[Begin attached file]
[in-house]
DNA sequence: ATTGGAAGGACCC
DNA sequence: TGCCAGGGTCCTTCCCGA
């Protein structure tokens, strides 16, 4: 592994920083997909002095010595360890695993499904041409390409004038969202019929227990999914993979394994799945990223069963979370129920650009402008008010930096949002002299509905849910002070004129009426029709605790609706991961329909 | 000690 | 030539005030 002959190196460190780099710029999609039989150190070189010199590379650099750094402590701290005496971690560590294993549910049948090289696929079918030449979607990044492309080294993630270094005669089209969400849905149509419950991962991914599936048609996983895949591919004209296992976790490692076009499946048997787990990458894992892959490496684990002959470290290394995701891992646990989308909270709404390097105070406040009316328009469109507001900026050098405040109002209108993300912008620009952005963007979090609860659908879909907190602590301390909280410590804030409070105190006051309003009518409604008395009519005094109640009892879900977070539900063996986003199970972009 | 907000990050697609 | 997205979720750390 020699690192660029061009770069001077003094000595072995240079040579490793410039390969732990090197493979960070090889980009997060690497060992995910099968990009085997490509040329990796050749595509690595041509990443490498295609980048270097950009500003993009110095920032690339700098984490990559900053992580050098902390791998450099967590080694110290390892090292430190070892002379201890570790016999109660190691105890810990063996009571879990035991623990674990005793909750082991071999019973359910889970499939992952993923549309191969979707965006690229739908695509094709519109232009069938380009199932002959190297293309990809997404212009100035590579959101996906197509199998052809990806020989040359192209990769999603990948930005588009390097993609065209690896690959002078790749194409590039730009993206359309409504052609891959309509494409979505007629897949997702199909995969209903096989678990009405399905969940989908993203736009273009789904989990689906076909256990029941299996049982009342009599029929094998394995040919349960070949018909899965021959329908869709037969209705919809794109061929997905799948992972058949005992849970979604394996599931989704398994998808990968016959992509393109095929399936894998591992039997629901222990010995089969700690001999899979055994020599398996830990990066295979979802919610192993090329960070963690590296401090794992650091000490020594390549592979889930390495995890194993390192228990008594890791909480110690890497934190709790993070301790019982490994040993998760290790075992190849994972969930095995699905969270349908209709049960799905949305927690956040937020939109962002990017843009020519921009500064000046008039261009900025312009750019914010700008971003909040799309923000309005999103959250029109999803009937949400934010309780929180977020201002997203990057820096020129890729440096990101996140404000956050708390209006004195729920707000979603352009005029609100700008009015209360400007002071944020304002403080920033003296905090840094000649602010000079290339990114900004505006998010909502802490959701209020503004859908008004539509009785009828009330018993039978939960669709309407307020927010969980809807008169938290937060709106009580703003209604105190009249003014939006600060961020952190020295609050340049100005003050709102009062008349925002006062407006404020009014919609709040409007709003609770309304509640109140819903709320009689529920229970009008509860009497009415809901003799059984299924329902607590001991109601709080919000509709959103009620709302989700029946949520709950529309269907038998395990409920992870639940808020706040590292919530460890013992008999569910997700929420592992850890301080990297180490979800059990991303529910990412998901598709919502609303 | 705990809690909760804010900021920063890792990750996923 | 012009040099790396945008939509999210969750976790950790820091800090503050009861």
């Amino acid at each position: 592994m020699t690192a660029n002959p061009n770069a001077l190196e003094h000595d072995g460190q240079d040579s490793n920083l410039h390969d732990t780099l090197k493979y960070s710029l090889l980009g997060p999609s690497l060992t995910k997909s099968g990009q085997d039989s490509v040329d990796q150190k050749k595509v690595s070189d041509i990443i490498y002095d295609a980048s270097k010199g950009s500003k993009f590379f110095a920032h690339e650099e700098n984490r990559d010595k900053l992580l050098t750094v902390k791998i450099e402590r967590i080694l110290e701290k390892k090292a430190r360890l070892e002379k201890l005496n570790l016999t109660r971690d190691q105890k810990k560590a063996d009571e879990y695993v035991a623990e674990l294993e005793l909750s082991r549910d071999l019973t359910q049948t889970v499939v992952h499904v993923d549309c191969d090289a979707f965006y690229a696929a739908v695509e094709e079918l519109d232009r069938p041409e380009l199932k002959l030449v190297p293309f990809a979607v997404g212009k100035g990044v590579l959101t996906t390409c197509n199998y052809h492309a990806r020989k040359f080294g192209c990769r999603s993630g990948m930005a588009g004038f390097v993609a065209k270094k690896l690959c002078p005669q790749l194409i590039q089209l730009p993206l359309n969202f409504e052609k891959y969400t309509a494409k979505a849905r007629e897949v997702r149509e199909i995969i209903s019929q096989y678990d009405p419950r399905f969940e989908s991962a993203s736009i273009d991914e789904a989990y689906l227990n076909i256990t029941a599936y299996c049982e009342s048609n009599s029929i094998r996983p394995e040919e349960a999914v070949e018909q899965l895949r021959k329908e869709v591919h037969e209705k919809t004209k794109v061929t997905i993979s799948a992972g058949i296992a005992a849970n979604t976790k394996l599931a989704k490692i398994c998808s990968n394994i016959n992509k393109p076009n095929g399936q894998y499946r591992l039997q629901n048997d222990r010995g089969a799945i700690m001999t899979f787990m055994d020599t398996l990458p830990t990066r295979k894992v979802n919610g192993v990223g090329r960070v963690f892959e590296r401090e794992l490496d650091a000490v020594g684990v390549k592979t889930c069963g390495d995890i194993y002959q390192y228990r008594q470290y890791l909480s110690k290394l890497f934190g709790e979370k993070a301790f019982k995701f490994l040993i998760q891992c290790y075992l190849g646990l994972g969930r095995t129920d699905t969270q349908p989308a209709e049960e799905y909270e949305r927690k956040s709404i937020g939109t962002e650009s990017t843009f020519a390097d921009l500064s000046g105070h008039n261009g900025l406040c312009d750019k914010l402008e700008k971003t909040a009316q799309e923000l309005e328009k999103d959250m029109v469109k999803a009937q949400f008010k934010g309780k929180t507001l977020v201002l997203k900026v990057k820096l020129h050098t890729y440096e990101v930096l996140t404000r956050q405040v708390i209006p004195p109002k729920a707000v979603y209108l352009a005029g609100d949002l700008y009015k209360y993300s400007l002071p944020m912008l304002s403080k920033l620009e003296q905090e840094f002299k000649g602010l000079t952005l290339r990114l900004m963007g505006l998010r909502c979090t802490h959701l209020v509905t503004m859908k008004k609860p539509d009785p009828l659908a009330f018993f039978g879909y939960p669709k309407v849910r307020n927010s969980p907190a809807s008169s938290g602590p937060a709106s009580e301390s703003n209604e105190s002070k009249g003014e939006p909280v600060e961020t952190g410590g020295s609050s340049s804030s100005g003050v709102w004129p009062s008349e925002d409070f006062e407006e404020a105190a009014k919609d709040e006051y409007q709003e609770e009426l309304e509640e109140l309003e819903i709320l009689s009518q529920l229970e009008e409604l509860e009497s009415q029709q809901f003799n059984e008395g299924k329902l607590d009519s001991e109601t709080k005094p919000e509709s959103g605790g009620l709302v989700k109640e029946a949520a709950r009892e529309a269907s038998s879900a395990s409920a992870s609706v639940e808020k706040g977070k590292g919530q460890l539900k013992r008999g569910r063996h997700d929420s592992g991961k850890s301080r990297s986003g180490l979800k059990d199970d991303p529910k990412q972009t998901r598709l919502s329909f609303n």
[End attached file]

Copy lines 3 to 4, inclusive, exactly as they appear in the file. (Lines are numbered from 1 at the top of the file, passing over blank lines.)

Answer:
DNA sequence: TGCCAGGGTCCTTCCCGA
């Protein structure tokens, strides 16, 4: 592994920083997909002095010595360890695993499904041409390409004038969202019929227990999914993979394994799945990223069963979370129920650009402008008010930096949002002299509905849910002070004129009426029709605790609706991961329909 | 000690 | 030539005030 002959190196460190780099710029999609039989150190070189010199590379650099750094402590701290005496971690560590294993549910049948090289696929079918030449979607990044492309080294993630270094005669089209969400849905149509419950991962991914599936048609996983895949591919004209296992976790490692076009499946048997787990990458894992892959490496684990002959470290290394995701891992646990989308909270709404390097105070406040009316328009469109507001900026050098405040109002209108993300912008620009952005963007979090609860659908879909907190602590301390909280410590804030409070105190006051309003009518409604008395009519005094109640009892879900977070539900063996986003199970972009 | 907000990050697609 | 997205979720750390 020699690192660029061009770069001077003094000595072995240079040579490793410039390969732990090197493979960070090889980009997060690497060992995910099968990009085997490509040329990796050749595509690595041509990443490498295609980048270097950009500003993009110095920032690339700098984490990559900053992580050098902390791998450099967590080694110290390892090292430190070892002379201890570790016999109660190691105890810990063996009571879990035991623990674990005793909750082991071999019973359910889970499939992952993923549309191969979707965006690229739908695509094709519109232009069938380009199932002959190297293309990809997404212009100035590579959101996906197509199998052809990806020989040359192209990769999603990948930005588009390097993609065209690896690959002078790749194409590039730009993206359309409504052609891959309509494409979505007629897949997702199909995969209903096989678990009405399905969940989908993203736009273009789904989990689906076909256990029941299996049982009342009599029929094998394995040919349960070949018909899965021959329908869709037969209705919809794109061929997905799948992972058949005992849970979604394996599931989704398994998808990968016959992509393109095929399936894998591992039997629901222990010995089969700690001999899979055994020599398996830990990066295979979802919610192993090329960070963690590296401090794992650091000490020594390549592979889930390495995890194993390192228990008594890791909480110690890497934190709790993070301790019982490994040993998760290790075992190849994972969930095995699905969270349908209709049960799905949305927690956040937020939109962002990017843009020519921009500064000046008039261009900025312009750019914010700008971003909040799309923000309005999103959250029109999803009937949400934010309780929180977020201002997203990057820096020129890729440096990101996140404000956050708390209006004195729920707000979603352009005029609100700008009015209360400007002071944020304002403080920033003296905090840094000649602010000079290339990114900004505006998010909502802490959701209020503004859908008004539509009785009828009330018993039978939960669709309407307020927010969980809807008169938290937060709106009580703003209604105190009249003014939006600060961020952190020295609050340049100005003050709102009062008349925002006062407006404020009014919609709040409007709003609770309304509640109140819903709320009689529920229970009008509860009497009415809901003799059984299924329902607590001991109601709080919000509709959103009620709302989700029946949520709950529309269907038998395990409920992870639940808020706040590292919530460890013992008999569910997700929420592992850890301080990297180490979800059990991303529910990412998901598709919502609303 | 705990809690909760804010900021920063890792990750996923 | 012009040099790396945008939509999210969750976790950790820091800090503050009861």